Decreasing Trend of Bone Mineral Density in US Multiethnic Population: Analysis of Continuous NHANES 2005–2014

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Osteoporosis International

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Summary Studies examining recent bone mineral density (BMD) trends in the US population are limited. In our study, we found that age-adjusted mean BMD among US men and women was stable from 2005 to 2010, but then declined in 2013–2014. We also explored factors associated with decreasing BMD in recent years. Introduction Osteoporosis prevalence in the USA declined between 1988 and 2006, while the declining trend in hip fracture may have plateaued in 2013–2014. We aimed to examine whether there has been a corresponding change in BMD trajectory for the US population. Methods Continuous National Health and Nutrition Examination Survey (NHANES) data from 2005–2006 to 2013–2014 were analyzed to examine BMD trends among US men and women aged 30 years and older and among different race/ethnicity subgroups. ANOVA and Bonferroni adjustments were used to examine the differences in mean BMD, and multiple linear regressions adjusting for potential confounding effects were employed to examine BMD trends. Results After age standardization, the mean BMD of the femur neck for the first three NHANES cycles was stable (all p > 0.1) in both men and women, but significantly decreased in 2013–2014, from 0.864 g/cm2 to 0.846 g/cm2 (p = 0.0025) in men and from 0.789 to 0.771 g/cm2 (p = 0.03) in women. The overall mean femur neck BMD in 2013–2014 was significantly lower than that in earlier survey cycles in both men and women, even after adjusting for multiple covariates, including age, race, physical activity, previous fracture, BMI, and other variables. Similar results were observed in subgroup analyses of race and sensitivity analyses. Conclusions Age-adjusted mean BMD decreased in 2013–2014 in both men and women, and this significant decrease was also observed in sensitivity and subgroup analyses. The decreased BMD in 2013–2014 still remained significant even after being adjusted for multiple potentially confounding effects.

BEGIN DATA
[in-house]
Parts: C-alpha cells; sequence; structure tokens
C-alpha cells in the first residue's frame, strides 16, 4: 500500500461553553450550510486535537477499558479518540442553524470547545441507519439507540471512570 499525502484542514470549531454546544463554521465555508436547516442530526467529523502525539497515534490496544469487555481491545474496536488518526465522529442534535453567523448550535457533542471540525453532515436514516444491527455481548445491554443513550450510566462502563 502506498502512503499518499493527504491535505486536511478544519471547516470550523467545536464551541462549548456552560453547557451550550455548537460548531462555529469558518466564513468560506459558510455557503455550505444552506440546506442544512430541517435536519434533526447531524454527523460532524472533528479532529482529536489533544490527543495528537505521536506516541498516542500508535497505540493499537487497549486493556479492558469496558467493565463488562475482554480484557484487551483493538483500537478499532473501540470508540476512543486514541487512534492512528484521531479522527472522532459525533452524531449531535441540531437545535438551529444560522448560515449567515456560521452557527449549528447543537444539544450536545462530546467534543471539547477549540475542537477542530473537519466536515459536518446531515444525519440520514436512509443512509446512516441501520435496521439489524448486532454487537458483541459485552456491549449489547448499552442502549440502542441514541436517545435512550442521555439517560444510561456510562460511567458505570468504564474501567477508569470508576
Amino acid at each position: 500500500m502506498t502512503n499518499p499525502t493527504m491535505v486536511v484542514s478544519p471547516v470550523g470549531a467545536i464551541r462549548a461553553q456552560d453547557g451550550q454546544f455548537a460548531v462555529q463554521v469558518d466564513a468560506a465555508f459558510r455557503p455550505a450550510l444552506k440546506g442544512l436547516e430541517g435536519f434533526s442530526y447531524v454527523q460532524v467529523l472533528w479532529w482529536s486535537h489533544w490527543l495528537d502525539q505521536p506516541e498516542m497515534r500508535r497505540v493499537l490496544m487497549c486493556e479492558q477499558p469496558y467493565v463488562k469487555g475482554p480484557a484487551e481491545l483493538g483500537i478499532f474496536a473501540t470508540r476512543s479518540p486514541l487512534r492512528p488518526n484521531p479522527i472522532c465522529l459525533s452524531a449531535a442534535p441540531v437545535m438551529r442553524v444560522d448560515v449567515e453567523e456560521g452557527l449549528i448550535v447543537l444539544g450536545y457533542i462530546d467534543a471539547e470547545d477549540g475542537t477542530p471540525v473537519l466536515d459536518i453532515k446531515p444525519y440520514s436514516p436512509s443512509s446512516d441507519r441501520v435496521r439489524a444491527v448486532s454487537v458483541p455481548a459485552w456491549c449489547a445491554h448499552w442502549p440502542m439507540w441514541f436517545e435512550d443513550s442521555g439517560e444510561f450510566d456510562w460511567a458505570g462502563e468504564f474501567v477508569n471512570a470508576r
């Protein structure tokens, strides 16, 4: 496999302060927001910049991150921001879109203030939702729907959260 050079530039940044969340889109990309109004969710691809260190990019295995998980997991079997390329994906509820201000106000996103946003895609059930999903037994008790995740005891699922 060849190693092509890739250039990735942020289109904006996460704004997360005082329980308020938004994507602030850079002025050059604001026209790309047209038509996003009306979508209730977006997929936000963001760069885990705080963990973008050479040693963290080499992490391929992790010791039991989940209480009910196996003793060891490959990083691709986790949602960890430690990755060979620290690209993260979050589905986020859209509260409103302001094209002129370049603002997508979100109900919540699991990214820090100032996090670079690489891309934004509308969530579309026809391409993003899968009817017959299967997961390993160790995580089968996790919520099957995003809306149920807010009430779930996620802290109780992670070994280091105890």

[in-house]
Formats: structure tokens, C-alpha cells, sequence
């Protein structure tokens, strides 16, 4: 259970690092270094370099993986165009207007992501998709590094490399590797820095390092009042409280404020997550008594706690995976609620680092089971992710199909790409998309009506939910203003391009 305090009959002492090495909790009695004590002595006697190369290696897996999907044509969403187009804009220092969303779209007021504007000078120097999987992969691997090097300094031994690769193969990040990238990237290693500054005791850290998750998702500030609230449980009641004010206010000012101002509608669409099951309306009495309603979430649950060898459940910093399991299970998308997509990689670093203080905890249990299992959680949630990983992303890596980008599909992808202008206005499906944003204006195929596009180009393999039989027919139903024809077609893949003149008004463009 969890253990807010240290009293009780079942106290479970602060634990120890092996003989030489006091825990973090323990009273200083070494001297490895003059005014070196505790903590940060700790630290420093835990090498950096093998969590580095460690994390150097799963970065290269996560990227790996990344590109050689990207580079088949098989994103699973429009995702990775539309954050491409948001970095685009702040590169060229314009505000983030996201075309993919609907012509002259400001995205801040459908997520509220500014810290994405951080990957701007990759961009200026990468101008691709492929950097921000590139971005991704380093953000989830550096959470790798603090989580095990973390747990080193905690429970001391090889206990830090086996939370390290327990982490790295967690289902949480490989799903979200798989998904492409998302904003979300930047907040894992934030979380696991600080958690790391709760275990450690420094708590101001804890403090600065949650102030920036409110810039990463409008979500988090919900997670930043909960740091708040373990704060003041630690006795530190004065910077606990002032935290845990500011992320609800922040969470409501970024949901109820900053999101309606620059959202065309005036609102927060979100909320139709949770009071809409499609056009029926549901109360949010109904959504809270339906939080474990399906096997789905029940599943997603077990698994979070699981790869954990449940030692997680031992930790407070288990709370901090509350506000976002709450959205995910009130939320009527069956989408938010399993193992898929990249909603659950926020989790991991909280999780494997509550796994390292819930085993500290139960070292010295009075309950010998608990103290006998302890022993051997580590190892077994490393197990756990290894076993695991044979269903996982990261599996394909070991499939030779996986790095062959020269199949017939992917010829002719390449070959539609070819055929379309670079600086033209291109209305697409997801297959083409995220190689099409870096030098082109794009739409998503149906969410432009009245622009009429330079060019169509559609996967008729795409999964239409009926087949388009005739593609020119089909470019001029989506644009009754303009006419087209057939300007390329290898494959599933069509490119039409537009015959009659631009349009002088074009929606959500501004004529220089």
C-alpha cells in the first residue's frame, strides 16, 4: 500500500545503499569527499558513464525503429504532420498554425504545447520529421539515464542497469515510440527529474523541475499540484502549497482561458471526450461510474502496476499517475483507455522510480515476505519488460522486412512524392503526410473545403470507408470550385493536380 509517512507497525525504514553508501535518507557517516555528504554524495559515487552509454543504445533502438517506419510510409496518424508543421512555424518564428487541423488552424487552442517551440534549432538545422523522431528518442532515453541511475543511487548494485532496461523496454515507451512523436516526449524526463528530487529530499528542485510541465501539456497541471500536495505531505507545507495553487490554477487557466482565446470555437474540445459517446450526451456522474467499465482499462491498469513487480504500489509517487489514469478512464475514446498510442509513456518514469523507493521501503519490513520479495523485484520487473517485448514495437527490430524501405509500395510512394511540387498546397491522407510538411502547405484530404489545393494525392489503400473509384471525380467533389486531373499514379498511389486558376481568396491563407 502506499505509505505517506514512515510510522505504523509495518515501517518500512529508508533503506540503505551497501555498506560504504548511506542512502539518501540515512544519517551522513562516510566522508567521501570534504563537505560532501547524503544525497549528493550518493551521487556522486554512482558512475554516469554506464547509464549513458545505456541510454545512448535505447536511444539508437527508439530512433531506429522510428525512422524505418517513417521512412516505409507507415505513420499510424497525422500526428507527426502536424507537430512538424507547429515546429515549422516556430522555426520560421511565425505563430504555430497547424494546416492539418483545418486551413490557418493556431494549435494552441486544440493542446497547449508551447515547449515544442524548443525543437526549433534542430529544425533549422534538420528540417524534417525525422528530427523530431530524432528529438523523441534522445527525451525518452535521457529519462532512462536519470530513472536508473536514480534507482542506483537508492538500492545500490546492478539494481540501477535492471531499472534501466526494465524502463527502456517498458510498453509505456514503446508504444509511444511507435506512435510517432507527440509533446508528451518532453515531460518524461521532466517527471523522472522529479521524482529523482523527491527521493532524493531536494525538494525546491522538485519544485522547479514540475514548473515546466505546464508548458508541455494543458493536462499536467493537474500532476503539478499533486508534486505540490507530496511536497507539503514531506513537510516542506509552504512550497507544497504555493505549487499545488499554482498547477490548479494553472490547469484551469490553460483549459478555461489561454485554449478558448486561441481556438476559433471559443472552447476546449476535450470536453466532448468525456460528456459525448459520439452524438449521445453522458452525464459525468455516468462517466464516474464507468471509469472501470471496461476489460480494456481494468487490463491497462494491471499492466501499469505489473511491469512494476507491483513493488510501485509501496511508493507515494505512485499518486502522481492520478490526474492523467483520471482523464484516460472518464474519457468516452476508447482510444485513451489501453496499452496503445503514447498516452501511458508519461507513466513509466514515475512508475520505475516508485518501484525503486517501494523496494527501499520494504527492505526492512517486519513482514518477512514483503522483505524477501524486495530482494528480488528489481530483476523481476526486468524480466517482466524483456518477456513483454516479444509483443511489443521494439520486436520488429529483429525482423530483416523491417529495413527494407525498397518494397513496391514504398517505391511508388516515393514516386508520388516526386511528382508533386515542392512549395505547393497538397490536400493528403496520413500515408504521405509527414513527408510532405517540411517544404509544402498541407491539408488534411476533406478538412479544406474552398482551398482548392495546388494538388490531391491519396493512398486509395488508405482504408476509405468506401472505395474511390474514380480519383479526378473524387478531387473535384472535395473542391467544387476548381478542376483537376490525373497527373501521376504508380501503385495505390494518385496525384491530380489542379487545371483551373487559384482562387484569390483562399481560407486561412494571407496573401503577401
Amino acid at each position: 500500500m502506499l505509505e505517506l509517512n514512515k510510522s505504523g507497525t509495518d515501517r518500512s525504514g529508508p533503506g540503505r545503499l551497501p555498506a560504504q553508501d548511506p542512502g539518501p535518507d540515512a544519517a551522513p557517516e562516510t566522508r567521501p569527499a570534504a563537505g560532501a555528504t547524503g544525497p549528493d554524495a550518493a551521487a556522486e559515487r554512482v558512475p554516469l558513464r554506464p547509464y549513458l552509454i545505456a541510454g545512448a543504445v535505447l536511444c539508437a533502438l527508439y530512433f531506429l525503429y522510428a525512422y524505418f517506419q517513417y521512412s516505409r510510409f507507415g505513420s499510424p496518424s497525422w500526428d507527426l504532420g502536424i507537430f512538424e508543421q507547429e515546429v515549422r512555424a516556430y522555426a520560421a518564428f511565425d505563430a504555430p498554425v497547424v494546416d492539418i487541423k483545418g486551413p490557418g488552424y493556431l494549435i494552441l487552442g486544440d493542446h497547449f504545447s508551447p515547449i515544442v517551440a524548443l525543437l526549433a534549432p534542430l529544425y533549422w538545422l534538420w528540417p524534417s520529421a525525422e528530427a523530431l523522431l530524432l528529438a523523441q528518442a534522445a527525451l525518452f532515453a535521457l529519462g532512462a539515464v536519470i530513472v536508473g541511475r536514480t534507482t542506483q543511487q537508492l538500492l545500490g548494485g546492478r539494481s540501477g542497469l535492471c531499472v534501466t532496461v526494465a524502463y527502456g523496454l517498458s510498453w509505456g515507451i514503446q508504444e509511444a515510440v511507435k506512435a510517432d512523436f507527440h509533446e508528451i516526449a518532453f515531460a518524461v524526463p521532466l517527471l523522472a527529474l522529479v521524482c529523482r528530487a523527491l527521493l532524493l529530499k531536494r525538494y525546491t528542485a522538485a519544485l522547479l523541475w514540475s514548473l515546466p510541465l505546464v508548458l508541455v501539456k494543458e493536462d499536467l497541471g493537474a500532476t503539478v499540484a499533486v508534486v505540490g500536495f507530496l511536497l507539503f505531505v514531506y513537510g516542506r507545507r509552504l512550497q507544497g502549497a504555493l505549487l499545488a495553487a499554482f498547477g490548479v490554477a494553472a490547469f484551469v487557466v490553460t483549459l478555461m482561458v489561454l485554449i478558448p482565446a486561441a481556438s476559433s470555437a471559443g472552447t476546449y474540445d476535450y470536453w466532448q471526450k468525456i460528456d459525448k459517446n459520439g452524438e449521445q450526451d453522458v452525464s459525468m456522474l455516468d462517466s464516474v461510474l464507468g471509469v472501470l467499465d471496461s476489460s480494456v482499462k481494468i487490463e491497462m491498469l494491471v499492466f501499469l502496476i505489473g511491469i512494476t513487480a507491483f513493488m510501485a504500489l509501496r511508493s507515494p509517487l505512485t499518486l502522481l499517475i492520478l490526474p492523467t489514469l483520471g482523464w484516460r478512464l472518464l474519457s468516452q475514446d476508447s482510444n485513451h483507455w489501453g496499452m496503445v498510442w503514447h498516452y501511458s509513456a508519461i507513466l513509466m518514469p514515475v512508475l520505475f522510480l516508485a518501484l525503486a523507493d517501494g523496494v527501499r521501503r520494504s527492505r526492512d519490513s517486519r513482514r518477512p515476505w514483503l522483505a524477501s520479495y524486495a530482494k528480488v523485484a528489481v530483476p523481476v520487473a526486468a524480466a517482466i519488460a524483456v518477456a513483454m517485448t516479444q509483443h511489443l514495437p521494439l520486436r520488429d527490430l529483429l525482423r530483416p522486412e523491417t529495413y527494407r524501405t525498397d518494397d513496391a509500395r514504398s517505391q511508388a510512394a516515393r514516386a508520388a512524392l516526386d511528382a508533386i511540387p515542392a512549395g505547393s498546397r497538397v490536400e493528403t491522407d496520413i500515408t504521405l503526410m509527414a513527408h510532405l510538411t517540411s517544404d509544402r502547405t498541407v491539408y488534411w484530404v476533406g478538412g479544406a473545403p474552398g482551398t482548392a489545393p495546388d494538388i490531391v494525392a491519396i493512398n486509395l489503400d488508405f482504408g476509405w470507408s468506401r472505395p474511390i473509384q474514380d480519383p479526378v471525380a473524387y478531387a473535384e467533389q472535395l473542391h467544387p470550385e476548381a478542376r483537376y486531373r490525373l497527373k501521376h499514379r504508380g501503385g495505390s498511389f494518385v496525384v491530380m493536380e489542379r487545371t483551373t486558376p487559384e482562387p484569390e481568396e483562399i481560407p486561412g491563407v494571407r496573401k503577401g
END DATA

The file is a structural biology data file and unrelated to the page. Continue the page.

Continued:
Aging; Bone mineral density; DXA NHANES; Trend


Osteopathic Medicine and Osteopathy



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